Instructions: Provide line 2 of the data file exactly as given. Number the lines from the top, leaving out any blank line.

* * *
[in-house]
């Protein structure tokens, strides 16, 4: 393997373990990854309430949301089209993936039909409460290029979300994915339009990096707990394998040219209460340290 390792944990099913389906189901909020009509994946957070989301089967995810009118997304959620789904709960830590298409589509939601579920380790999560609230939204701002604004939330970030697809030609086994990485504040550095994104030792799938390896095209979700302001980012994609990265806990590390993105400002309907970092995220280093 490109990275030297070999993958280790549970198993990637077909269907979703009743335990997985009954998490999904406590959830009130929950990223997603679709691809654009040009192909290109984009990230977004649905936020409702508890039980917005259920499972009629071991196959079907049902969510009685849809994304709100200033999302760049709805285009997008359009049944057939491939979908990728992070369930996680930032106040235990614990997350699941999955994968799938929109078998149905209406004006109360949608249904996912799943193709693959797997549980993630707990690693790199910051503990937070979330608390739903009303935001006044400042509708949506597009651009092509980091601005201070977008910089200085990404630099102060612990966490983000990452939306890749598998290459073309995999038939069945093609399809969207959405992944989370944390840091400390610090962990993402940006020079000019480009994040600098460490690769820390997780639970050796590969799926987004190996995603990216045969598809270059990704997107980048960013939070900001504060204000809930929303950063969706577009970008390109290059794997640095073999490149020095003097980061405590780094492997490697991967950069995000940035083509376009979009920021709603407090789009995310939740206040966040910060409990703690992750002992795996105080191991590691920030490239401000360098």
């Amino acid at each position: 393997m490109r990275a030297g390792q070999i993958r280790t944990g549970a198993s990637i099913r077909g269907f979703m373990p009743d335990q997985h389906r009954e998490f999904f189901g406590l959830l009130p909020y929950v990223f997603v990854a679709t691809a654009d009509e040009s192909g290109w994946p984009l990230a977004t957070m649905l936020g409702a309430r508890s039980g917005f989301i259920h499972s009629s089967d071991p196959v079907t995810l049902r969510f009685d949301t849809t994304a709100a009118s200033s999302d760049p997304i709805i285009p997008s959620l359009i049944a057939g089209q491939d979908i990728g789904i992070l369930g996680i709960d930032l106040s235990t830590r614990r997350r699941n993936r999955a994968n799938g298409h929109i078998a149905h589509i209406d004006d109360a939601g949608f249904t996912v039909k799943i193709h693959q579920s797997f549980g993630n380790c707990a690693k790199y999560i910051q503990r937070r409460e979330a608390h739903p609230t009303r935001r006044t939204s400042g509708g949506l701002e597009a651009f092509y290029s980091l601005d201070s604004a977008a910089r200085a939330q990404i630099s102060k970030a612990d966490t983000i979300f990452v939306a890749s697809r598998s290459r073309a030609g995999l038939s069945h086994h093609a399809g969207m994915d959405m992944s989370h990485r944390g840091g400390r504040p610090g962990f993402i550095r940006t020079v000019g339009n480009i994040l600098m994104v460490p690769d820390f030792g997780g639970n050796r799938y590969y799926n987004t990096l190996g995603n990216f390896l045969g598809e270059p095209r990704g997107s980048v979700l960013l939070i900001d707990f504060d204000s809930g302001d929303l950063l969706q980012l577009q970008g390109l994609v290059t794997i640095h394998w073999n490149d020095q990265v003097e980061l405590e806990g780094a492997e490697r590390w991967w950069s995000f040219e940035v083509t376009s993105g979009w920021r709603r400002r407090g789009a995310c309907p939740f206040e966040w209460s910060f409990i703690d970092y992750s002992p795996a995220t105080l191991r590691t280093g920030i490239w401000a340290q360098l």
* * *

């Protein structure tokens, strides 16, 4: 393997373990990854309430949301089209993936039909409460290029979300994915339009990096707990394998040219209460340290 390792944990099913389906189901909020009509994946957070989301089967995810009118997304959620789904709960830590298409589509939601579920380790999560609230939204701002604004939330970030697809030609086994990485504040550095994104030792799938390896095209979700302001980012994609990265806990590390993105400002309907970092995220280093 490109990275030297070999993958280790549970198993990637077909269907979703009743335990997985009954998490999904406590959830009130929950990223997603679709691809654009040009192909290109984009990230977004649905936020409702508890039980917005259920499972009629071991196959079907049902969510009685849809994304709100200033999302760049709805285009997008359009049944057939491939979908990728992070369930996680930032106040235990614990997350699941999955994968799938929109078998149905209406004006109360949608249904996912799943193709693959797997549980993630707990690693790199910051503990937070979330608390739903009303935001006044400042509708949506597009651009092509980091601005201070977008910089200085990404630099102060612990966490983000990452939306890749598998290459073309995999038939069945093609399809969207959405992944989370944390840091400390610090962990993402940006020079000019480009994040600098460490690769820390997780639970050796590969799926987004190996995603990216045969598809270059990704997107980048960013939070900001504060204000809930929303950063969706577009970008390109290059794997640095073999490149020095003097980061405590780094492997490697991967950069995000940035083509376009979009920021709603407090789009995310939740206040966040910060409990703690992750002992795996105080191991590691920030490239401000360098």